Madkins makes the freshman team as a starter. He still wants to play basketball, but football is becoming more of a focus. The coaches know he is big, and they know he can catch. But the real shock came at the end of the freshman year, when the varsity made the playoffs and asked Madkins to join them.

But the trust still isn’t there; Madkins knew Coach Cron, his whole family did, and he was left to a new coach and a whole new system. The question is always in the back of his mind. “Who is this guy? And will he go that extra mile for me?”

His grades are slipping again. No particular reason for it. He just isn’t trying. He wants to play football but it’s basketball that is really pulling him away. He plays it all the time, not just at school, but also in the streets and at the park. And when he isn’t playing hoops he is running track. Three sports means no time for studies. But that’s not an issue; sports are all that matters, and grades, well, colleges can overlook those.


It’s time to eat. He is starving. The meetings are over, the mental reps are still going as is the Phil Collins. But his stomach is killing him. The coaches are serving the players chicken fried steak with mash potatoes, but he can’t eat it. He is too picky; he picks up his phone and dials a number.

“Hello, Mom?” says Madkins

“Hi, Sweetie, I am on my way,” responds his mom.

“Did you bring me any rice or pizza? I don’t like this food,” replies Madkins. “Oh, and how is Mariyah?”

“She is great, sweetie; she is just excited to see you!”

He walks back into the locker room. The other teammates are watching the games and are shouting at them. They scream at the television as if it’s their team and not someone else’s.

“Cut back!”

“He’s open!”

“How can you drop that?”

His mom calls and announces she has just arrived. Madkins sprints up the stairs, heads straight to the parking lot, and that’s when she sees him. Her face lights up. His face lights up. He is a kid in a candy store. No, wait-better. He is a kid who owns a candy store. She is his heart, his MVP. She is his daughter.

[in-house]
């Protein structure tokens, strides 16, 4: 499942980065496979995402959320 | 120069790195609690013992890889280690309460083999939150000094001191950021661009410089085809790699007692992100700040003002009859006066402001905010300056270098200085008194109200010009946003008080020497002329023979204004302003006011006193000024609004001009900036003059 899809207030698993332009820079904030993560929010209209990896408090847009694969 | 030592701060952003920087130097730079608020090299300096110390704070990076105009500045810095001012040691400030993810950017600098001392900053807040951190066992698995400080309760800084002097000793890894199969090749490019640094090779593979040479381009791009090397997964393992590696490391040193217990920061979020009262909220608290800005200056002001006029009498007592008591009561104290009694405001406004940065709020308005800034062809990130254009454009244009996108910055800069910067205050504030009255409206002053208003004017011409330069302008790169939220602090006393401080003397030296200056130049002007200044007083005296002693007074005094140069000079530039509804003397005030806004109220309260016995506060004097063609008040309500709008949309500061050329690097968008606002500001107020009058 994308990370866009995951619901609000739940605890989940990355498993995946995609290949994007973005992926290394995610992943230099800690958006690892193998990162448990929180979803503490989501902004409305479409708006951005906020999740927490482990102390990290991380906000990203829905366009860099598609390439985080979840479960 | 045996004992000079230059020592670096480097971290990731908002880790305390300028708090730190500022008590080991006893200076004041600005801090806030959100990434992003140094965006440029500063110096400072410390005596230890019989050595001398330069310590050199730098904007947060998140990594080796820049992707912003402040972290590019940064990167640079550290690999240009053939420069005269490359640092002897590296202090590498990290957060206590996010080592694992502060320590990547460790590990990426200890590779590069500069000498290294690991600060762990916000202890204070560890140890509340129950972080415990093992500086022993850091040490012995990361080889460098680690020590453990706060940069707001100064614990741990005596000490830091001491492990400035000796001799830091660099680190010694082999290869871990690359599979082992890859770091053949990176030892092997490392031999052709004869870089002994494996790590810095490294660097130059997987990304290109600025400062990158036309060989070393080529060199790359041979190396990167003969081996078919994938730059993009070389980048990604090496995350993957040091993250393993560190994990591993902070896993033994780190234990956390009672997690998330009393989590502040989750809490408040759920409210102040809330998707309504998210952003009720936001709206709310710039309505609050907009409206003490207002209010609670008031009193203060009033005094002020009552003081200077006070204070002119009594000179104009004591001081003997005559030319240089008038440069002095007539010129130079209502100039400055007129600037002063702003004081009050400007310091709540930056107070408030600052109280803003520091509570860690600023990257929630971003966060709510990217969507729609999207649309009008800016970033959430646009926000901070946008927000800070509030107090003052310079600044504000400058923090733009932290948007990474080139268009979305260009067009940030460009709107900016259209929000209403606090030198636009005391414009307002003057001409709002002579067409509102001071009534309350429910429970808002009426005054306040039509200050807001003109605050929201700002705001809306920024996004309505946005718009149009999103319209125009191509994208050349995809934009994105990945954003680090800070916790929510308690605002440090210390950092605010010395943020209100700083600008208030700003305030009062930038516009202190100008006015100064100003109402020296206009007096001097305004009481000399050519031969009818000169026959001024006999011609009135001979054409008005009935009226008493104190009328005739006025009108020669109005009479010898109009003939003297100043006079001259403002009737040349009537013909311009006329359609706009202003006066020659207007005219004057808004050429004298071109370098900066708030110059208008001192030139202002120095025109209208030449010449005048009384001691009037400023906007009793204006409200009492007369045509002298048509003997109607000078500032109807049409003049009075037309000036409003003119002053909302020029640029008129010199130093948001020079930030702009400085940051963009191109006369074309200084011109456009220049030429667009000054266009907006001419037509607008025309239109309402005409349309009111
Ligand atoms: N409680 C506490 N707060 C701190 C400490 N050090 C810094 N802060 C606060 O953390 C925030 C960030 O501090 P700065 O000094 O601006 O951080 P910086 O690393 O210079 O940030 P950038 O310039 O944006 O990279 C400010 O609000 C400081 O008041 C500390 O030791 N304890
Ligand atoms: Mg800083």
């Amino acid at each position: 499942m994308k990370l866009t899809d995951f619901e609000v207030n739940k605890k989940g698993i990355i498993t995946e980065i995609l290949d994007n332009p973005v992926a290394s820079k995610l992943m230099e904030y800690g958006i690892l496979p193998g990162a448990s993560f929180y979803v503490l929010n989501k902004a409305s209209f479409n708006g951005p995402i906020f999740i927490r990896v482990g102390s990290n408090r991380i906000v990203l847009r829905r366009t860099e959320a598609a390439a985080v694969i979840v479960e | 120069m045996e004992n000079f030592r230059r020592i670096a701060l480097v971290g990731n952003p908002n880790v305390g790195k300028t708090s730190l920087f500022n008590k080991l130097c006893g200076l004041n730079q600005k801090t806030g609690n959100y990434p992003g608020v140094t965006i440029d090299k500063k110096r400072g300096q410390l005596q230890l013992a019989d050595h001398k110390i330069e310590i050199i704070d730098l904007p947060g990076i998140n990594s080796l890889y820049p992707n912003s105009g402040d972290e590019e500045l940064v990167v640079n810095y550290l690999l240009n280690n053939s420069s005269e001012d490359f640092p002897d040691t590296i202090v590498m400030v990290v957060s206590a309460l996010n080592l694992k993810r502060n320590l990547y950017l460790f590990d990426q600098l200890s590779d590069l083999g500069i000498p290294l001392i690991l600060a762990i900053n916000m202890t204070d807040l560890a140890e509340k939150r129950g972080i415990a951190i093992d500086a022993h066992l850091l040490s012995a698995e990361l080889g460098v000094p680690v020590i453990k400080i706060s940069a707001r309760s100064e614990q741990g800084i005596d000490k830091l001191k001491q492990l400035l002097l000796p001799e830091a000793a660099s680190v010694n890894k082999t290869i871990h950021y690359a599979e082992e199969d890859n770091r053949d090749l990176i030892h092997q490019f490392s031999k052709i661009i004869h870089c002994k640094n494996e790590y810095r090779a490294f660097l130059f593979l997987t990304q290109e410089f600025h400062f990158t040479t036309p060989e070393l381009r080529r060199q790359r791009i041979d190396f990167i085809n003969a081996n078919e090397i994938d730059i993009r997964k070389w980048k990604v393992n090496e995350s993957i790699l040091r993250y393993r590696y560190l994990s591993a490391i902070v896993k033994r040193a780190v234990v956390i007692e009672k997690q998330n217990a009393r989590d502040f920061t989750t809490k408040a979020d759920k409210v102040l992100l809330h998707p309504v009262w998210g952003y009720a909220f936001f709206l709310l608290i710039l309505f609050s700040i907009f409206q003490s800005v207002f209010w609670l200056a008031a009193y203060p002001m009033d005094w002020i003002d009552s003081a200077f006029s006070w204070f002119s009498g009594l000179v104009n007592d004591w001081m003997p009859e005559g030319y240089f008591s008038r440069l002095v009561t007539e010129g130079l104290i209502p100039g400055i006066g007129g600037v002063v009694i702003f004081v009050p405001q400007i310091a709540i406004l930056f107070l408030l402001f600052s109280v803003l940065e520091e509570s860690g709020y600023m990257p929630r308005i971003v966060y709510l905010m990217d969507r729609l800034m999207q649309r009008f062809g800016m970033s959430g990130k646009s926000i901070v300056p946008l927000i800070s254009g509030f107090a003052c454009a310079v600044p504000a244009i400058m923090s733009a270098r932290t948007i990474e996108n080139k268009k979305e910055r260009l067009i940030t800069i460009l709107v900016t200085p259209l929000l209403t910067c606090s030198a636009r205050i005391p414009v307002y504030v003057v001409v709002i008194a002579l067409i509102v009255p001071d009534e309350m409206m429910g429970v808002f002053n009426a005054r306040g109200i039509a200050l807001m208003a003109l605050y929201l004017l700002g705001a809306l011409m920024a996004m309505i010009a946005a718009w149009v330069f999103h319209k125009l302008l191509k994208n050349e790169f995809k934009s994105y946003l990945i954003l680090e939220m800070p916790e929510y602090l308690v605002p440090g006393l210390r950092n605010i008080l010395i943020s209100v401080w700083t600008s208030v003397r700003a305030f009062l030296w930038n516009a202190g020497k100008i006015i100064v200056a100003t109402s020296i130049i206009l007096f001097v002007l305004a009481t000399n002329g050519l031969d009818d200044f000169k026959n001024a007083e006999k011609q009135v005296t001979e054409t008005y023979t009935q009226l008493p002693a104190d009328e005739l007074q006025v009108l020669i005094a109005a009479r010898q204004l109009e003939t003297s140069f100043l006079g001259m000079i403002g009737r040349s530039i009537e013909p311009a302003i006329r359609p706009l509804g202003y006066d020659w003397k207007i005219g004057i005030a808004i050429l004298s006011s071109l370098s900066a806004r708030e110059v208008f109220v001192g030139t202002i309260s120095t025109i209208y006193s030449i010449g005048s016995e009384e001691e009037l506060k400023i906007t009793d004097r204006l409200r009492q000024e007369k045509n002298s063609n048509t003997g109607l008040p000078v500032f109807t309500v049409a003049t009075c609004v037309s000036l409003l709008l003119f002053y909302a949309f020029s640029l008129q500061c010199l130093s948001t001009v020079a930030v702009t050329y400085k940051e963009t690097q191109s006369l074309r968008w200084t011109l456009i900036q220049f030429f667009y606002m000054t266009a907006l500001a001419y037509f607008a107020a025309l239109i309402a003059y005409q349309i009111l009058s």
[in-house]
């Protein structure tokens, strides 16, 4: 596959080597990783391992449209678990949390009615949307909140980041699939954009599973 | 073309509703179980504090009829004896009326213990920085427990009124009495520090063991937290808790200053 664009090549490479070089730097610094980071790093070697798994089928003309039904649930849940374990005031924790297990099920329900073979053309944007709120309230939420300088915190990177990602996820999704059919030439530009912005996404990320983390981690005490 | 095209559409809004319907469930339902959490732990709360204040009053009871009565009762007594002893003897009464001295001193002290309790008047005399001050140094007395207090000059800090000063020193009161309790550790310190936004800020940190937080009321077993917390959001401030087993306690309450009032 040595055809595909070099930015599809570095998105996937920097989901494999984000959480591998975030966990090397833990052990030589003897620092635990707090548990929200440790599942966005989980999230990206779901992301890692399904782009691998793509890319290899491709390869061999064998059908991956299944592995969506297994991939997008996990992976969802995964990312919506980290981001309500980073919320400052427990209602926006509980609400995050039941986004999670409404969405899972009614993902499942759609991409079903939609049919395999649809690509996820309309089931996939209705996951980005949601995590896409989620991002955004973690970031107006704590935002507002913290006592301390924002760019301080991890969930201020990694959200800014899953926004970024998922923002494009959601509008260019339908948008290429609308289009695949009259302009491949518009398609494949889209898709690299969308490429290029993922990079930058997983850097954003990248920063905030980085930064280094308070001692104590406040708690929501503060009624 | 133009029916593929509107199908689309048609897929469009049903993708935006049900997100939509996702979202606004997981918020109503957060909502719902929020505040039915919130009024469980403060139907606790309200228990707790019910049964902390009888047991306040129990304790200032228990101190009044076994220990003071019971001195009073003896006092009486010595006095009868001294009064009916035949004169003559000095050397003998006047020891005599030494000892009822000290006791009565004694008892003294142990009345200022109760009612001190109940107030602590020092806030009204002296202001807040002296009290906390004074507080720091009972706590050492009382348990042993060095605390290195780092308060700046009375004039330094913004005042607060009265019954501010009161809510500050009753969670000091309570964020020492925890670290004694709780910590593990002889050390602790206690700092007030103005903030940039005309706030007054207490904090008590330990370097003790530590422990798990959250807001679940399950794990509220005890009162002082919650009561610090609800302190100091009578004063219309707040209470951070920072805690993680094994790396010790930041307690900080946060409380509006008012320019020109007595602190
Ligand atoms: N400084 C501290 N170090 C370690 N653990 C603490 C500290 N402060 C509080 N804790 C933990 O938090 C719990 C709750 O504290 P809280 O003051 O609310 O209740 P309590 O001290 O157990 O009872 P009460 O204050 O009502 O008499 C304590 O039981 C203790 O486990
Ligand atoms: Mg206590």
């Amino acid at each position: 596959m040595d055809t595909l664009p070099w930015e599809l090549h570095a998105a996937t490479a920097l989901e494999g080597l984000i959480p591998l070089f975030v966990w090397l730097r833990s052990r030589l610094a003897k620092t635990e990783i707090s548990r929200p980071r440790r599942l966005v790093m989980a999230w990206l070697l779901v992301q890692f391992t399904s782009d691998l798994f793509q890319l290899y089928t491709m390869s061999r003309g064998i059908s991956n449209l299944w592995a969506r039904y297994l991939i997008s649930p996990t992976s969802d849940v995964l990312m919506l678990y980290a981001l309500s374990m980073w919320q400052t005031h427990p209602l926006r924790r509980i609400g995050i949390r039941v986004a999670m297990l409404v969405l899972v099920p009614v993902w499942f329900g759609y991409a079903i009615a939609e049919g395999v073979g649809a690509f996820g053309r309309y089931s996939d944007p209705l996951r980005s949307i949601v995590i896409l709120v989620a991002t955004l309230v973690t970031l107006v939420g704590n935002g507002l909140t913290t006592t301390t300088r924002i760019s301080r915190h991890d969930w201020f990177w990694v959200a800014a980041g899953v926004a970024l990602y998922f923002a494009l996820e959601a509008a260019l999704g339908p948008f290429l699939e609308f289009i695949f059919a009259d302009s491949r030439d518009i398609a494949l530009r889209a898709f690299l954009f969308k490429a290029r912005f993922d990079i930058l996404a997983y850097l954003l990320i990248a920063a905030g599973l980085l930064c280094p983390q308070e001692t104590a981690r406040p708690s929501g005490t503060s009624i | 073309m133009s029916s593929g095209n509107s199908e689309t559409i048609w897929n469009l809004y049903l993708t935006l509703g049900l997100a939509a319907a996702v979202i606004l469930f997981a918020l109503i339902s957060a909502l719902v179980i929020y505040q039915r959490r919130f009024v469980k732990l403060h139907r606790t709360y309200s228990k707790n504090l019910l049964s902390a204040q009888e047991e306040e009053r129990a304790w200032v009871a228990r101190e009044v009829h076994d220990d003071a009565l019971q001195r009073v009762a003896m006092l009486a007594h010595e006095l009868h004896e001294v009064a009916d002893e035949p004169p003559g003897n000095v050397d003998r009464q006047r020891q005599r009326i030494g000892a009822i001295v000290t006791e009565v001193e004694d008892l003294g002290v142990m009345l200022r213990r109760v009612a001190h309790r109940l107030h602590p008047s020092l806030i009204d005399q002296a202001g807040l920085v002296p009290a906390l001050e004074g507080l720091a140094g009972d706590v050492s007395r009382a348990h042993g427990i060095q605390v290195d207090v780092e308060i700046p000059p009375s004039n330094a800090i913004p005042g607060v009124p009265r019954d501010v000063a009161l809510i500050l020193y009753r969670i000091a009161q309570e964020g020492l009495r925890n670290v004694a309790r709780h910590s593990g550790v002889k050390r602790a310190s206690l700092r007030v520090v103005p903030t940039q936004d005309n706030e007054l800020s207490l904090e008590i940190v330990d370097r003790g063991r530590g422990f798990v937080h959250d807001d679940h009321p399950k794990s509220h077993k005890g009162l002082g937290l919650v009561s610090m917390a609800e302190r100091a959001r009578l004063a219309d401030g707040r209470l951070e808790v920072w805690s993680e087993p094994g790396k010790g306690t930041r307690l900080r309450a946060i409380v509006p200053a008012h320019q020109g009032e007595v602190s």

“What?” His voice is cracking, he sounds scared.

“I am pregnant,” she says it with no question in her voice.

How can this be, he thinks? No, not now, my career is just starting. He’s only 18 and he is being recruited to play football. The University of Texas is talking with him, and now it’s just a distant memory. It’s the end of his junior year, but it feels like the end of his life.

He mans up, says that if this is where life is is going that’s fine. He prepares himself for football season, now he has a reason. It’s his daughter; he will make her life better through football. All those seasons he played for himself, to give himself an out, but it’s not about him anymore. No, it’s about her now, and it always will be.

Madkins grew that year. He wasn’t the only one who noticed.

“He was a little more aware of his responsibilities,” said Roberson. “I guess you would say he really grew up. It was a big motivator for him.”

He worked hard and had a great season. It seemed like after every practice there was a note sticking out of his locker; another college promising what his future could become when he went there, signed by another coach who wants to promise him a bright future. But there is smoke on the horizon, another foggy area in his life.

It’s the grades, the ones he thought wouldn’t matter. Colleges like him now, but they are worried about his testing scores.

The University of Texas loves his style, but they need a high ACT score from him to play there. A 21 is all they are asking for. He makes a 16.

So, what does he do now? Texas is asking him to go to a junior college in Arizona that they are affiliated with. But what about his daughter, how can he leave her? Easy answer, he doesn’t.

This is part 1 of a 2 part story. Check out Tuesday’s edition for part 2!